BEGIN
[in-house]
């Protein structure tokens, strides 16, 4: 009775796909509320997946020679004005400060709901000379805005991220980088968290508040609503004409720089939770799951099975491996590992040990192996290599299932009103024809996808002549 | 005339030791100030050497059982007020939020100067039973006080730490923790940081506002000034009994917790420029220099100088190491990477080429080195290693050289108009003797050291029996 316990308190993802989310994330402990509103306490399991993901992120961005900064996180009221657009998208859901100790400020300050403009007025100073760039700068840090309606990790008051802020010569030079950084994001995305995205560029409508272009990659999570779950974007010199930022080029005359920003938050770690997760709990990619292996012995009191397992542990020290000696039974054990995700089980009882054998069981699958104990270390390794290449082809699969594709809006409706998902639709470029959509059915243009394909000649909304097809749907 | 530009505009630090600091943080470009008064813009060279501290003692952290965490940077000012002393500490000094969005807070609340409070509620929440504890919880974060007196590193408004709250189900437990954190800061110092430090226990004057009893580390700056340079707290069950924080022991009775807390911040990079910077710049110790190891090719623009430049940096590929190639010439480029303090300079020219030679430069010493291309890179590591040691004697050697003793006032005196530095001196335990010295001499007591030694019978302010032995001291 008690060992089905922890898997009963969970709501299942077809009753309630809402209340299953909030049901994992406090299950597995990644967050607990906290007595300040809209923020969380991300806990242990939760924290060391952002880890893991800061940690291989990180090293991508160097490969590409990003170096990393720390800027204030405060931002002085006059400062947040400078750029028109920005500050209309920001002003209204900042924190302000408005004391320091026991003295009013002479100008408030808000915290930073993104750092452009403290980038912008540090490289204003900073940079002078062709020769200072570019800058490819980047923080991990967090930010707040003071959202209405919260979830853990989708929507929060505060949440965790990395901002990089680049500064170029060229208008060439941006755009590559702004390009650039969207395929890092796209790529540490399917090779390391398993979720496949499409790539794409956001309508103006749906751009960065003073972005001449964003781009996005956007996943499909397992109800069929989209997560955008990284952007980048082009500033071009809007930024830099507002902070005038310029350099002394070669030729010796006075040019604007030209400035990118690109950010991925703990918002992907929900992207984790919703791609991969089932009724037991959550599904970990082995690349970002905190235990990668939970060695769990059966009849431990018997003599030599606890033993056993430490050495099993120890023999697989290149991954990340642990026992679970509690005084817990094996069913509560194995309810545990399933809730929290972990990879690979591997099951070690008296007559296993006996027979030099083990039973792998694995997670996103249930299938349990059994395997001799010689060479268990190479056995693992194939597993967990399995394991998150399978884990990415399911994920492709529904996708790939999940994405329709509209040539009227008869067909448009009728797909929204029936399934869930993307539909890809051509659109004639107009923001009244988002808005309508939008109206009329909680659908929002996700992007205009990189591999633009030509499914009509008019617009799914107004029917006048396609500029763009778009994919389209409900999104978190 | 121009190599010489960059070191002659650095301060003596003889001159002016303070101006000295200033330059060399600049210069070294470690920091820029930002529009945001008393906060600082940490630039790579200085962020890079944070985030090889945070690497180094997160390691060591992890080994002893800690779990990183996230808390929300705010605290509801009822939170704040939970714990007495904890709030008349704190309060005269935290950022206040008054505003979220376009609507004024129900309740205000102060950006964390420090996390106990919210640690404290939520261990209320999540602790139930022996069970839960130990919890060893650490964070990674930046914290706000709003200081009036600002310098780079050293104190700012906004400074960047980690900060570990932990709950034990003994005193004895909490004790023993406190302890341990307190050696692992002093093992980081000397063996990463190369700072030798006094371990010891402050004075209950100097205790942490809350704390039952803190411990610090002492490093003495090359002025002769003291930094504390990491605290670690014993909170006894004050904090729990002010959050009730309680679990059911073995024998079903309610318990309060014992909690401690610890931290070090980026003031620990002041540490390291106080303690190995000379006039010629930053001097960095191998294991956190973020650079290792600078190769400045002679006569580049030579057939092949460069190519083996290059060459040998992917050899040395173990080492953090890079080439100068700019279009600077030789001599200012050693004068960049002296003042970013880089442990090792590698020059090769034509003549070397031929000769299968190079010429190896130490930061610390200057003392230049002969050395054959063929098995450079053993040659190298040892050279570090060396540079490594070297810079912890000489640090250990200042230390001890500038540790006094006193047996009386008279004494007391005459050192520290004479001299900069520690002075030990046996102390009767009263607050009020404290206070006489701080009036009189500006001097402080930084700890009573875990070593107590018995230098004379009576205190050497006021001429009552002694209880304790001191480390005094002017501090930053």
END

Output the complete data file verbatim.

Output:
[in-house]
């Protein structure tokens, strides 16, 4: 009775796909509320997946020679004005400060709901000379805005991220980088968290508040609503004409720089939770799951099975491996590992040990192996290599299932009103024809996808002549 | 005339030791100030050497059982007020939020100067039973006080730490923790940081506002000034009994917790420029220099100088190491990477080429080195290693050289108009003797050291029996 316990308190993802989310994330402990509103306490399991993901992120961005900064996180009221657009998208859901100790400020300050403009007025100073760039700068840090309606990790008051802020010569030079950084994001995305995205560029409508272009990659999570779950974007010199930022080029005359920003938050770690997760709990990619292996012995009191397992542990020290000696039974054990995700089980009882054998069981699958104990270390390794290449082809699969594709809006409706998902639709470029959509059915243009394909000649909304097809749907 | 530009505009630090600091943080470009008064813009060279501290003692952290965490940077000012002393500490000094969005807070609340409070509620929440504890919880974060007196590193408004709250189900437990954190800061110092430090226990004057009893580390700056340079707290069950924080022991009775807390911040990079910077710049110790190891090719623009430049940096590929190639010439480029303090300079020219030679430069010493291309890179590591040691004697050697003793006032005196530095001196335990010295001499007591030694019978302010032995001291 008690060992089905922890898997009963969970709501299942077809009753309630809402209340299953909030049901994992406090299950597995990644967050607990906290007595300040809209923020969380991300806990242990939760924290060391952002880890893991800061940690291989990180090293991508160097490969590409990003170096990393720390800027204030405060931002002085006059400062947040400078750029028109920005500050209309920001002003209204900042924190302000408005004391320091026991003295009013002479100008408030808000915290930073993104750092452009403290980038912008540090490289204003900073940079002078062709020769200072570019800058490819980047923080991990967090930010707040003071959202209405919260979830853990989708929507929060505060949440965790990395901002990089680049500064170029060229208008060439941006755009590559702004390009650039969207395929890092796209790529540490399917090779390391398993979720496949499409790539794409956001309508103006749906751009960065003073972005001449964003781009996005956007996943499909397992109800069929989209997560955008990284952007980048082009500033071009809007930024830099507002902070005038310029350099002394070669030729010796006075040019604007030209400035990118690109950010991925703990918002992907929900992207984790919703791609991969089932009724037991959550599904970990082995690349970002905190235990990668939970060695769990059966009849431990018997003599030599606890033993056993430490050495099993120890023999697989290149991954990340642990026992679970509690005084817990094996069913509560194995309810545990399933809730929290972990990879690979591997099951070690008296007559296993006996027979030099083990039973792998694995997670996103249930299938349990059994395997001799010689060479268990190479056995693992194939597993967990399995394991998150399978884990990415399911994920492709529904996708790939999940994405329709509209040539009227008869067909448009009728797909929204029936399934869930993307539909890809051509659109004639107009923001009244988002808005309508939008109206009329909680659908929002996700992007205009990189591999633009030509499914009509008019617009799914107004029917006048396609500029763009778009994919389209409900999104978190 | 121009190599010489960059070191002659650095301060003596003889001159002016303070101006000295200033330059060399600049210069070294470690920091820029930002529009945001008393906060600082940490630039790579200085962020890079944070985030090889945070690497180094997160390691060591992890080994002893800690779990990183996230808390929300705010605290509801009822939170704040939970714990007495904890709030008349704190309060005269935290950022206040008054505003979220376009609507004024129900309740205000102060950006964390420090996390106990919210640690404290939520261990209320999540602790139930022996069970839960130990919890060893650490964070990674930046914290706000709003200081009036600002310098780079050293104190700012906004400074960047980690900060570990932990709950034990003994005193004895909490004790023993406190302890341990307190050696692992002093093992980081000397063996990463190369700072030798006094371990010891402050004075209950100097205790942490809350704390039952803190411990610090002492490093003495090359002025002769003291930094504390990491605290670690014993909170006894004050904090729990002010959050009730309680679990059911073995024998079903309610318990309060014992909690401690610890931290070090980026003031620990002041540490390291106080303690190995000379006039010629930053001097960095191998294991956190973020650079290792600078190769400045002679006569580049030579057939092949460069190519083996290059060459040998992917050899040395173990080492953090890079080439100068700019279009600077030789001599200012050693004068960049002296003042970013880089442990090792590698020059090769034509003549070397031929000769299968190079010429190896130490930061610390200057003392230049002969050395054959063929098995450079053993040659190298040892050279570090060396540079490594070297810079912890000489640090250990200042230390001890500038540790006094006193047996009386008279004494007391005459050192520290004479001299900069520690002075030990046996102390009767009263607050009020404290206070006489701080009036009189500006001097402080930084700890009573875990070593107590018995230098004379009576205190050497006021001429009552002694209880304790001191480390005094002017501090930053």